Weight Training Bit by Bit
by Martin Wandering
(The Wild West)
Growing up, I never considered myself athletically inclined: I didn't enjoy playing sports or running around outside much, and I wasn't strong or at all muscular. However, in high school I began seriously practicing martial arts, not because I had become interested in getting more exercise, but because I was interested in the practice.
Now, when I say "seriously practicing," I don't mean what many athletes seem to mean by 'serious practice:' frequent, long hours of grueling training early in the morning or late into the evening — that is, a serious time commitment. For the first few years of my training, I spent from three to six hours a week in class, and only rarely took any additional time to practice at home. By any kind of rigorous standard, I was fairly far from 'serious.'
However, to me serious commitment didn't necessarily entail huge time consumption. What made my practice serious for me was my determination to never give up practicing, no matter the circumstances. My teacher used to tell us that getting just ten minutes of practice in a day was better than none at all. Taking this to heart, I stuck with my training through high school, and began teaching when I went to college.
Somewhere along the way, I was surprised to find that my relatively light exercise in training had given me some muscle tone and increased strength. Over the years, my practice led to better and better fitness, and I became more deeply committed to training because I came to realize how much it contributed to keeping me generally in shape — and moreover, how much being fit brought me good health.
In college, interested in taking further steps outside my martial arts practice to maintain and increase my fitness, I began joining a friend of mine for his exercise routine, a pretty intensive hour-long strength training battery with a generous helping of stretching. The routine was hard at first, but after awhile I got a grip on its exercises and could make my way through the whole thing (though usually not its full complement of push-ups). The benefits of this regimen quickly became evident: greater muscle mass and tone, and the accompanying increase in strength. However, everyone who participated in this routine — including my friend who devised it and taught it to us — found it sometimes difficult to commit ourselves to the hour-long workout, not only because finding a suitable chunk of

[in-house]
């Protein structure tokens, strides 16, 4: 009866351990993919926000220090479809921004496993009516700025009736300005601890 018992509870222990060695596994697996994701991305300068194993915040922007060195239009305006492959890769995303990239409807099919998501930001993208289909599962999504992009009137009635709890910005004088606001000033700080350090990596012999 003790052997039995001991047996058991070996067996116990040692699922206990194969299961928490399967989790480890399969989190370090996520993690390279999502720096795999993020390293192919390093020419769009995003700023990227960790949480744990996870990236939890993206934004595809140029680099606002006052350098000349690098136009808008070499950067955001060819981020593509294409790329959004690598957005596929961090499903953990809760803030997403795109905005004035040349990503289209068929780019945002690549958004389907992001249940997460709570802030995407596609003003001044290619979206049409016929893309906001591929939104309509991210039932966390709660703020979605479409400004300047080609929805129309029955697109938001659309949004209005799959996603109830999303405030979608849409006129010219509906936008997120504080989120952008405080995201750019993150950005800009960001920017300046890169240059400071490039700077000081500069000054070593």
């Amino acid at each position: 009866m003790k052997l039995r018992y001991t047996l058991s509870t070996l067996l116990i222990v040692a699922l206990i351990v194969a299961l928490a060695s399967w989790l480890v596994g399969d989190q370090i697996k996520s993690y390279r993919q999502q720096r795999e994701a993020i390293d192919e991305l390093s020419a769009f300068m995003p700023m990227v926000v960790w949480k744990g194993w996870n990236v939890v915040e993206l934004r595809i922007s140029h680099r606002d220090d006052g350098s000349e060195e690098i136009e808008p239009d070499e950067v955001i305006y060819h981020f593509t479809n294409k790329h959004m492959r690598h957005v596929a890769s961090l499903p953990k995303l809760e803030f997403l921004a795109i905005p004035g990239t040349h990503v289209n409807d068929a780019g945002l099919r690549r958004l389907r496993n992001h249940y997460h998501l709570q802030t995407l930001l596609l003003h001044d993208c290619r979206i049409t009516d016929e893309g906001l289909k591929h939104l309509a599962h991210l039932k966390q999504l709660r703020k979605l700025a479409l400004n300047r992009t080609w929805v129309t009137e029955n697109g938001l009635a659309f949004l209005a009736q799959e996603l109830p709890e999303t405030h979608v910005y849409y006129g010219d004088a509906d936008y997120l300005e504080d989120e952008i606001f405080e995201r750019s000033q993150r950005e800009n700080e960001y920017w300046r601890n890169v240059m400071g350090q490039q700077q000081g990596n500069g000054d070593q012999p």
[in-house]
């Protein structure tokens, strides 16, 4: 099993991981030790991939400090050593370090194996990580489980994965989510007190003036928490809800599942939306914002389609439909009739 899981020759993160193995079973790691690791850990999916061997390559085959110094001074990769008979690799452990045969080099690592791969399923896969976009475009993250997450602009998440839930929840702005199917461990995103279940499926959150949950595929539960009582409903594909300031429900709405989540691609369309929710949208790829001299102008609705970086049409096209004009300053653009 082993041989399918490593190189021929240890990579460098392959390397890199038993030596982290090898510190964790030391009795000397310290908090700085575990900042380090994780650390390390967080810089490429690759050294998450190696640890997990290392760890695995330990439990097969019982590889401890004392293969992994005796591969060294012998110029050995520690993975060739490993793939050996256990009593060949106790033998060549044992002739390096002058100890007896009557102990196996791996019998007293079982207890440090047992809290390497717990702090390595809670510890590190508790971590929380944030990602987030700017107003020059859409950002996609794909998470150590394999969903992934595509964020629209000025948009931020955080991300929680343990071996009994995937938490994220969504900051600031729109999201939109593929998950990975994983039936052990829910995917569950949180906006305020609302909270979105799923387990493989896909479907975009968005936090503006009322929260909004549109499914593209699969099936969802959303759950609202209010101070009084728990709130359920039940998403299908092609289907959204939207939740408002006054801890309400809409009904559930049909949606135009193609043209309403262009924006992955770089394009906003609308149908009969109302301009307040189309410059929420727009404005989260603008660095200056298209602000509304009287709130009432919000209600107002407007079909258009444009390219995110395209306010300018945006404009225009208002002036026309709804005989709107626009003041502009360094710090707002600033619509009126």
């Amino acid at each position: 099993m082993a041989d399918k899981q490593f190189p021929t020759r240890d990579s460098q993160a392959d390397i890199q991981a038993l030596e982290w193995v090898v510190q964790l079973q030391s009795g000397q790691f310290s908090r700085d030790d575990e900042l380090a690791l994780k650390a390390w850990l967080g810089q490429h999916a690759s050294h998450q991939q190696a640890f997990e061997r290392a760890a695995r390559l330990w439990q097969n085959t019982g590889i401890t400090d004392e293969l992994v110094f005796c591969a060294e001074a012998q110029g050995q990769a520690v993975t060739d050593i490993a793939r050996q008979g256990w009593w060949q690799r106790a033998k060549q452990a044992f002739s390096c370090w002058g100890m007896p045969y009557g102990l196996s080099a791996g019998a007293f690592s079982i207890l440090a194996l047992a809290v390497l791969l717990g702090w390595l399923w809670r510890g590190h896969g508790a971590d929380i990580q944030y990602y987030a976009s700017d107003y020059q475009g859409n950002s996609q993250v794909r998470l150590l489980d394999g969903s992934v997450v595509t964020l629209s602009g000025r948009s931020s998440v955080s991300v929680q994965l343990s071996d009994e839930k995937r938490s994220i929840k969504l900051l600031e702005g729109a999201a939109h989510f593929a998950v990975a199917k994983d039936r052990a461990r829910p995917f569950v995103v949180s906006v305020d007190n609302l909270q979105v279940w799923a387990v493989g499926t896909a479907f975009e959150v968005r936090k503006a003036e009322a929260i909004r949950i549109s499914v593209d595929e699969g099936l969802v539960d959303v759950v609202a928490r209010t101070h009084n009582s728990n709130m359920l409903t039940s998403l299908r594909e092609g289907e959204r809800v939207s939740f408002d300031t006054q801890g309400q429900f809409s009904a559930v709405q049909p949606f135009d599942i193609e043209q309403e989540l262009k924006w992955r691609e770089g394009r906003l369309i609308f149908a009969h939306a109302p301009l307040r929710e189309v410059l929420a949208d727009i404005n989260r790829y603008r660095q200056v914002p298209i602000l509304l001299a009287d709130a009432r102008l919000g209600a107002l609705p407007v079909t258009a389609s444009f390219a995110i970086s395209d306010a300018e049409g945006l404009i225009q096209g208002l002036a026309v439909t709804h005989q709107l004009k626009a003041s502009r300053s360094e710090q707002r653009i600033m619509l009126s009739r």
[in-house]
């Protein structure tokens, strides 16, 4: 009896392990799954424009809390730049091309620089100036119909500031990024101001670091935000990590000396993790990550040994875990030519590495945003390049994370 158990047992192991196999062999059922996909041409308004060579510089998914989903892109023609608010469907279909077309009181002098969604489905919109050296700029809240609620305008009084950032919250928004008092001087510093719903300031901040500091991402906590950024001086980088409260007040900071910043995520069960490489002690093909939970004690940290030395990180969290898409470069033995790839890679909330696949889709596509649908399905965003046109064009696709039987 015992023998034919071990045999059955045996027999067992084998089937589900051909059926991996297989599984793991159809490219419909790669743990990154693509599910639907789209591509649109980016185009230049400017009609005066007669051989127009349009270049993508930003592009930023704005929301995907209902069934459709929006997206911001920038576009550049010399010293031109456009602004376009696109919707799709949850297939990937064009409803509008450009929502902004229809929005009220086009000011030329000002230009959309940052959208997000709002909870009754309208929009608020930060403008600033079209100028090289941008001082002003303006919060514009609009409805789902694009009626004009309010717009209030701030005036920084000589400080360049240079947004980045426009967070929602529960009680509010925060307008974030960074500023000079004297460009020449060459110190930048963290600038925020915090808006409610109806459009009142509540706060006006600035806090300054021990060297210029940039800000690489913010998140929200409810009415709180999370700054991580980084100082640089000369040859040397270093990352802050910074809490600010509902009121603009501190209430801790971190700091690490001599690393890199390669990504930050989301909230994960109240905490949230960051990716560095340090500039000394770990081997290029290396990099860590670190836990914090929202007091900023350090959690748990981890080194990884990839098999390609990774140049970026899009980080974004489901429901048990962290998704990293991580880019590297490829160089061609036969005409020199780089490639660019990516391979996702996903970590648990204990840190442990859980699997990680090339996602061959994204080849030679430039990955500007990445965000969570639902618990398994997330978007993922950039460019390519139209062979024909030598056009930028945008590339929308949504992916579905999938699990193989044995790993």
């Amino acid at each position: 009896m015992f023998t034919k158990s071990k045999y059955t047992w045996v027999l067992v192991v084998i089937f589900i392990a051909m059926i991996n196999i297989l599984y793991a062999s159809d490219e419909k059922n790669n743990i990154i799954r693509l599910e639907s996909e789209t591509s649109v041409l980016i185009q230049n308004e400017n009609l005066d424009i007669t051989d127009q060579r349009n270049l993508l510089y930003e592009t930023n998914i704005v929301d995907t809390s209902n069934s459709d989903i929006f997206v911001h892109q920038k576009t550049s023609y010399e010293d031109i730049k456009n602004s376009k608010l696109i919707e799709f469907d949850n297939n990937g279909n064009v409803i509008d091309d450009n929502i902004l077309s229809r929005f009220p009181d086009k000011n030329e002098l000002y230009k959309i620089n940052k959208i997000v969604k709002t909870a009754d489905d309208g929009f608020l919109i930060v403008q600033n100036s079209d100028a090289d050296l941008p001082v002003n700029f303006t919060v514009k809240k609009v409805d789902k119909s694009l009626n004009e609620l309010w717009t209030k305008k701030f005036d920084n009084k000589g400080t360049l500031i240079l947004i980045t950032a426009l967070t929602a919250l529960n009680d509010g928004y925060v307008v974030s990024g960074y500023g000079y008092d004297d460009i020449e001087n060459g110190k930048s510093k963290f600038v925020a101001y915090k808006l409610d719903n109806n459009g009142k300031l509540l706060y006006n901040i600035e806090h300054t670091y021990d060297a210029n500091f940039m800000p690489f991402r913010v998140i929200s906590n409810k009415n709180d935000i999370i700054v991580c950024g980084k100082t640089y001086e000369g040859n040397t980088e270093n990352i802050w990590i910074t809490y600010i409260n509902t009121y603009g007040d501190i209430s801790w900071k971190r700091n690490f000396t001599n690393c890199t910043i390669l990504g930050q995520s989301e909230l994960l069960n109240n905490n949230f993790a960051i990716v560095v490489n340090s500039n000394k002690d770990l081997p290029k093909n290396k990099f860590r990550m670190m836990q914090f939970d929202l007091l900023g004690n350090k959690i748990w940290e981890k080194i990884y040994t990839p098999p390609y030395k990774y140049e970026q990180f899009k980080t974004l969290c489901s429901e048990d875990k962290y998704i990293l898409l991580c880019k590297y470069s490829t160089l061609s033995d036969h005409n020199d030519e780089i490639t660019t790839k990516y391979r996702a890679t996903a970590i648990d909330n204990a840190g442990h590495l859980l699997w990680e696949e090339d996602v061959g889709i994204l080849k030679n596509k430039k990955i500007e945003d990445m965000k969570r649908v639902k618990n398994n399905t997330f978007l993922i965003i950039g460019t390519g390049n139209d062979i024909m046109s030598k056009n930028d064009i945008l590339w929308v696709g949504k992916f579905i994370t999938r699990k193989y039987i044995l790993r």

time might be challenging, but because the magnitude of the workout was itself more than a little daunting.
Again, by any 'serious' athletic standards, our reluctance was pathetic. However, the fact of the matter is we're not all professional athletes, and we don't have all the time and stamina (psychological as well as physical) to face what seems like a long and demanding workout. One thing teaching martial arts has shown me is that no matter how reasonable the time you ask of your students may be, many will have a hard time showing up. On one hand this really is just an issue of commitment (or lack thereof), but on the other hand I've trained plenty of folks who really were interested in practicing for many good reasons, but just wouldn't summon up the resolve to consistently show up and stick with it.
Building that kind of resolve is what practicing martial arts is all about for me, and that mindset is just as applicable to any other kind of exercise. Accordingly, when it comes to strength training, I encourage everyone to consider the benefits of doing a little at a time, whether or not you also have a longer workout routine.
Feeling like I wasn't getting quite enough exercise recently, but disinclined to do a big workout, I started just doing a few exercises every day. When I find myself with a spare moment, I'll just get down and do a mess of push-ups or sit-ups (the exercises which form the core of the workout routine I mentioned earlier). Just a few seconds, a minute at most, then I get back to whatever I was doing. Just like my teacher said, a little bit is better than nothing. On top of that, I say it's easiest for most folks to exercise bit by bit, rather than set up a big workout they might not feel much like doing most of the time. This is a great way to overcome the inertia we all feel sometimes, and make progress toward staying fit without much of any time commitment.
Of course, the more you put in, the more you'll get out. While a little bit every day does add up, it can only add up to so much. Then again, working out bit by bit is not only a good way for beginners to start exercising: it helps me get a little bit of extra strength training to supplement my regular exercise.